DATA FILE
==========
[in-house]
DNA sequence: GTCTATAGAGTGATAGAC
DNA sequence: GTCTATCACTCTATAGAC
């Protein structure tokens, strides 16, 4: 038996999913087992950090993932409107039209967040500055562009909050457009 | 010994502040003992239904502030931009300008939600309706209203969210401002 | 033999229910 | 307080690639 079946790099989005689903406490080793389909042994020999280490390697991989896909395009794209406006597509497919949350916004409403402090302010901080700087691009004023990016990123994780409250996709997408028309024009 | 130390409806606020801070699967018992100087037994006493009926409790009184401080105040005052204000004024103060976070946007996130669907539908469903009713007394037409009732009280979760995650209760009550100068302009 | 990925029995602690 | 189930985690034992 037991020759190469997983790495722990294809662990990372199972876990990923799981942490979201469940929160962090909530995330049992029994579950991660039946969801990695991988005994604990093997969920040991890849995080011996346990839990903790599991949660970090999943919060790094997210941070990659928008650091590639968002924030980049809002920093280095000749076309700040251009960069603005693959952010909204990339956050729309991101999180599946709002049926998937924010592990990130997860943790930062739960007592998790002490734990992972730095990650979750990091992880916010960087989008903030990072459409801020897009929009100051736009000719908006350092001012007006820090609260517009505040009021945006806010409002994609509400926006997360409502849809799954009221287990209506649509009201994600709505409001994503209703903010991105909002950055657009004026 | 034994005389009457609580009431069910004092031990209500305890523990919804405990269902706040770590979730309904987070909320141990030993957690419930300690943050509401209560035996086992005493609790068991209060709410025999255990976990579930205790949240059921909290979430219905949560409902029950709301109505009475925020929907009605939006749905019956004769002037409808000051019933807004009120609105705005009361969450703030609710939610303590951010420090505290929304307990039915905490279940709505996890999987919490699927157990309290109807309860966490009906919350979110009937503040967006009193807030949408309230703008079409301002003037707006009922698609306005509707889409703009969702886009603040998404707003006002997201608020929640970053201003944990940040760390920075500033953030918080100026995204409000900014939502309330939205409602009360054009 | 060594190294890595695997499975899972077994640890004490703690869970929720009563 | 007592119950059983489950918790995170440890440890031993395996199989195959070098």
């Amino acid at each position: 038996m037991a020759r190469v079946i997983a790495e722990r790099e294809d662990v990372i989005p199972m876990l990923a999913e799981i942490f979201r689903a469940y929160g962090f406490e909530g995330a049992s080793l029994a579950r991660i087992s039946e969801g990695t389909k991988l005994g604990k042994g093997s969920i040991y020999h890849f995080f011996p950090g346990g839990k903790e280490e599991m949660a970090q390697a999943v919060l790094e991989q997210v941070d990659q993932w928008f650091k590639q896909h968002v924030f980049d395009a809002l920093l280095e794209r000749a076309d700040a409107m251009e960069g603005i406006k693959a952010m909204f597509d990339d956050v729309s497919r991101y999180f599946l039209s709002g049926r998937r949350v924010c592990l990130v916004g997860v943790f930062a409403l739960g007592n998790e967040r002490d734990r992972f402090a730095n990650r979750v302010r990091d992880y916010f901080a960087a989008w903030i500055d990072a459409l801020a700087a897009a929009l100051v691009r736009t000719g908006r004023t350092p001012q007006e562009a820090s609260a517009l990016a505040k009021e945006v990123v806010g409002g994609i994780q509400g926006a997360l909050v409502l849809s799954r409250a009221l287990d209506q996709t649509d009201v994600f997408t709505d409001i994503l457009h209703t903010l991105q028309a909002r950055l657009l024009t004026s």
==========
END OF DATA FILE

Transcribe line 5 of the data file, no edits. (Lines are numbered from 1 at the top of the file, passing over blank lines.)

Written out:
């Amino acid at each position: 038996m037991a020759r190469v079946i997983a790495e722990r790099e294809d662990v990372i989005p199972m876990l990923a999913e799981i942490f979201r689903a469940y929160g962090f406490e909530g995330a049992s080793l029994a579950r991660i087992s039946e969801g990695t389909k991988l005994g604990k042994g093997s969920i040991y020999h890849f995080f011996p950090g346990g839990k903790e280490e599991m949660a970090q390697a999943v919060l790094e991989q997210v941070d990659q993932w928008f650091k590639q896909h968002v924030f980049d395009a809002l920093l280095e794209r000749a076309d700040a409107m251009e960069g603005i406006k693959a952010m909204f597509d990339d956050v729309s497919r991101y999180f599946l039209s709002g049926r998937r949350v924010c592990l990130v916004g997860v943790f930062a409403l739960g007592n998790e967040r002490d734990r992972f402090a730095n990650r979750v302010r990091d992880y916010f901080a960087a989008w903030i500055d990072a459409l801020a700087a897009a929009l100051v691009r736009t000719g908006r004023t350092p001012q007006e562009a820090s609260a517009l990016a505040k009021e945006v990123v806010g409002g994609i994780q509400g926006a997360l909050v409502l849809s799954r409250a009221l287990d209506q996709t649509d009201v994600f997408t709505d409001i994503l457009h209703t903010l991105q028309a909002r950055l657009l024009t004026s």